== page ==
Factors to consider before fasting
Of course there are variables to consider prior to diving in head-first. Keep in mind that this might not be the thing for you based on your particular caloric needs, training regimen, recovery needs and food choices. Heck your mind might not let you do this. But remember your mental toughness! It’s definitely worth a shot.
As a general recommendation, make sure you check with your doctor before making any major changes to your diet. In my opinion, however, you’ll probably know more about Intermittent Fasting than your doctor will. That being said, if you can make it work, you may stand to lose some fat from those stubborn areas!
My thoughts so far on Intermittent Fasting?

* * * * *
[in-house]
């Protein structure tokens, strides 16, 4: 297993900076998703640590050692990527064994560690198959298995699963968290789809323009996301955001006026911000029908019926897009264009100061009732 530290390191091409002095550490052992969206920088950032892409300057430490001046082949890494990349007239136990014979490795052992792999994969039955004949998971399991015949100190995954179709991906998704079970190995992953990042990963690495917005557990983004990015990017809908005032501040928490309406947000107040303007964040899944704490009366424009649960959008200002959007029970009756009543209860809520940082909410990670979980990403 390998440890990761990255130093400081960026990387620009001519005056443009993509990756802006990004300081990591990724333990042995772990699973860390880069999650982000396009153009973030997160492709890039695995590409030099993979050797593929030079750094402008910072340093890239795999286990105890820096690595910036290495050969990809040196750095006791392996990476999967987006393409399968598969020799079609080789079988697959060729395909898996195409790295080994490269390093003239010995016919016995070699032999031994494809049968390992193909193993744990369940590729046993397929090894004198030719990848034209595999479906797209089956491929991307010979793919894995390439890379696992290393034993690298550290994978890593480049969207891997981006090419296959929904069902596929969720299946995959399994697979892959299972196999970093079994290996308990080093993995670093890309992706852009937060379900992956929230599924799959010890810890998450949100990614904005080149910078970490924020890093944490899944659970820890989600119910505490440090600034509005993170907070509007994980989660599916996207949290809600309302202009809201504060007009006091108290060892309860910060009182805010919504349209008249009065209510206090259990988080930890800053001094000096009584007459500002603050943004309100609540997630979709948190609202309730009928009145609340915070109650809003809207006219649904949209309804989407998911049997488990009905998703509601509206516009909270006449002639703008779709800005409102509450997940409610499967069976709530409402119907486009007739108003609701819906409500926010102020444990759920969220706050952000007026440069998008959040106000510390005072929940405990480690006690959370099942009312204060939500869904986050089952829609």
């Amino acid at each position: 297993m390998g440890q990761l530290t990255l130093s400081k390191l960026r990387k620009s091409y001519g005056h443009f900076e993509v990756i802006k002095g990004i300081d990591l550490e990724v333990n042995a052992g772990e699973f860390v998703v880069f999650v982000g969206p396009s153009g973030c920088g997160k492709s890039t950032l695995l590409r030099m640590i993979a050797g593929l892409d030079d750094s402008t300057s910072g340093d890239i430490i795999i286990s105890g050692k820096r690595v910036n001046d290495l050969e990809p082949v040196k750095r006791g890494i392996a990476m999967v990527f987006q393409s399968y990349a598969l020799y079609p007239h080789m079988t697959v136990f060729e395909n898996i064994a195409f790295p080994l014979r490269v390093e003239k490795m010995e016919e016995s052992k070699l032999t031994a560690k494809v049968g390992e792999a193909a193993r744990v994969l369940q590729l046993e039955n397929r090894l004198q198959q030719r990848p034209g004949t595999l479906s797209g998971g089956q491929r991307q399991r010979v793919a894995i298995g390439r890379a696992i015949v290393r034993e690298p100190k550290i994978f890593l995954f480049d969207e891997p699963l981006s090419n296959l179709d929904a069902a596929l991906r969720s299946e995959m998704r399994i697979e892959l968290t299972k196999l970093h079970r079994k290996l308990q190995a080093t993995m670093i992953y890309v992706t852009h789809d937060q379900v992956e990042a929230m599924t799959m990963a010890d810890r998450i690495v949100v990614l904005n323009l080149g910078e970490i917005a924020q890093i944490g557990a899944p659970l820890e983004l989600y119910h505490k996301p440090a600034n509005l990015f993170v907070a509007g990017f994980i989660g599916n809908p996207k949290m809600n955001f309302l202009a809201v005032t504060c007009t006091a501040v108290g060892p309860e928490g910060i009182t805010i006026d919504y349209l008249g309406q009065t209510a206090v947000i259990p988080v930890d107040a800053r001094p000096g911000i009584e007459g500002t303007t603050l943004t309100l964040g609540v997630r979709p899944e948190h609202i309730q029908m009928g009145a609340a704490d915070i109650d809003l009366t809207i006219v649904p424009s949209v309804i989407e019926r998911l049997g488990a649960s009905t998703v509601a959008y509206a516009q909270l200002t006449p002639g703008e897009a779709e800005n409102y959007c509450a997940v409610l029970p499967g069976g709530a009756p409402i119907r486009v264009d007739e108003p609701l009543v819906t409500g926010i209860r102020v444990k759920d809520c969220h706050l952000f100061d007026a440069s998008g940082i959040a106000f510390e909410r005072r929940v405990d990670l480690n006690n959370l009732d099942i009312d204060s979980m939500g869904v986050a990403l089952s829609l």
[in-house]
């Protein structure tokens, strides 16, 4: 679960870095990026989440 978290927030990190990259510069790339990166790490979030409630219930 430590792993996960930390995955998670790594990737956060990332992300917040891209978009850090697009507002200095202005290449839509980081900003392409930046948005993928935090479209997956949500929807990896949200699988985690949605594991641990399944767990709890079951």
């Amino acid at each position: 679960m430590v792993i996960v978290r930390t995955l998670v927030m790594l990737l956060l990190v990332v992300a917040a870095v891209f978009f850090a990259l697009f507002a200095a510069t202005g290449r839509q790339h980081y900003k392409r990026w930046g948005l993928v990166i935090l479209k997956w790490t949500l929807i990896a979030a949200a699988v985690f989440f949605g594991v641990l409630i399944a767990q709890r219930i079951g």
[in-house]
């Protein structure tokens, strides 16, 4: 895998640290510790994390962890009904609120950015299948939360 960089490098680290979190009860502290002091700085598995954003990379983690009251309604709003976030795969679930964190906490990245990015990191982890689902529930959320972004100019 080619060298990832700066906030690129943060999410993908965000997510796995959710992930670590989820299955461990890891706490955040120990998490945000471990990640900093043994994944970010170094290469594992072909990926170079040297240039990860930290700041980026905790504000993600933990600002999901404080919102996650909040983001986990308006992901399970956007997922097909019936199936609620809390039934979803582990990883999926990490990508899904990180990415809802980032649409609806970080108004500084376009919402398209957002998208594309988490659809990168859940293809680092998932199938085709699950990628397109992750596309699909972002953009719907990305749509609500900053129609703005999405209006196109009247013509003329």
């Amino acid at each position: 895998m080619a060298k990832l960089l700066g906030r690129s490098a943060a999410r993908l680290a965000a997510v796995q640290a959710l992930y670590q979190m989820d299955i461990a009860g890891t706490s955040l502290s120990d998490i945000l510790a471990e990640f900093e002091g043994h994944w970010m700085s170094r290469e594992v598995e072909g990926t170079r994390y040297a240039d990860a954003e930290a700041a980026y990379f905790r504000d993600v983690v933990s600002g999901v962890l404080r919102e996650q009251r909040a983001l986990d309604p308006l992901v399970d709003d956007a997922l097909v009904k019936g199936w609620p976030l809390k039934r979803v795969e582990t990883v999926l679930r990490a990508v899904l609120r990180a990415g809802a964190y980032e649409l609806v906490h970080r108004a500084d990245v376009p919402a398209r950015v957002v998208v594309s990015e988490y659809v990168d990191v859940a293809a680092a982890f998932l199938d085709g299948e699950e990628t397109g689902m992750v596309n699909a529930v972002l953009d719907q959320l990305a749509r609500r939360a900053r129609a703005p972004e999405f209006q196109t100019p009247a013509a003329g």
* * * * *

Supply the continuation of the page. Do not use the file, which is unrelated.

After experimenting with IF for the past two weeks, I feel great. I DEFINITELY feel leaner and I can tell my most stubborn belly fat is coming off. I’ve gone from 204 lbs to 195 during the two weeks and I don’t feel that I’ve lost muscle or strength. I do think I’ll need to reconsider the hours I fast, however, in relation to my workout schedule. Currently, I’m fasting from 8PM to Noon the next day. The problem: I workout around 7 or 8AM. That leaves me without a refueling period at the most demanding part of my day, the post workout. I would imagine that after my stubborn fat is no longer available to be burned in the post workout period, I risk burning some muscle. I kind of want to keep that stuff. So I may start my fast after a meal at 5PM, so I can eat a meal around 9 or 10AM on the next day after my workout. It’s all a matter of what works for me. Experimentation is key.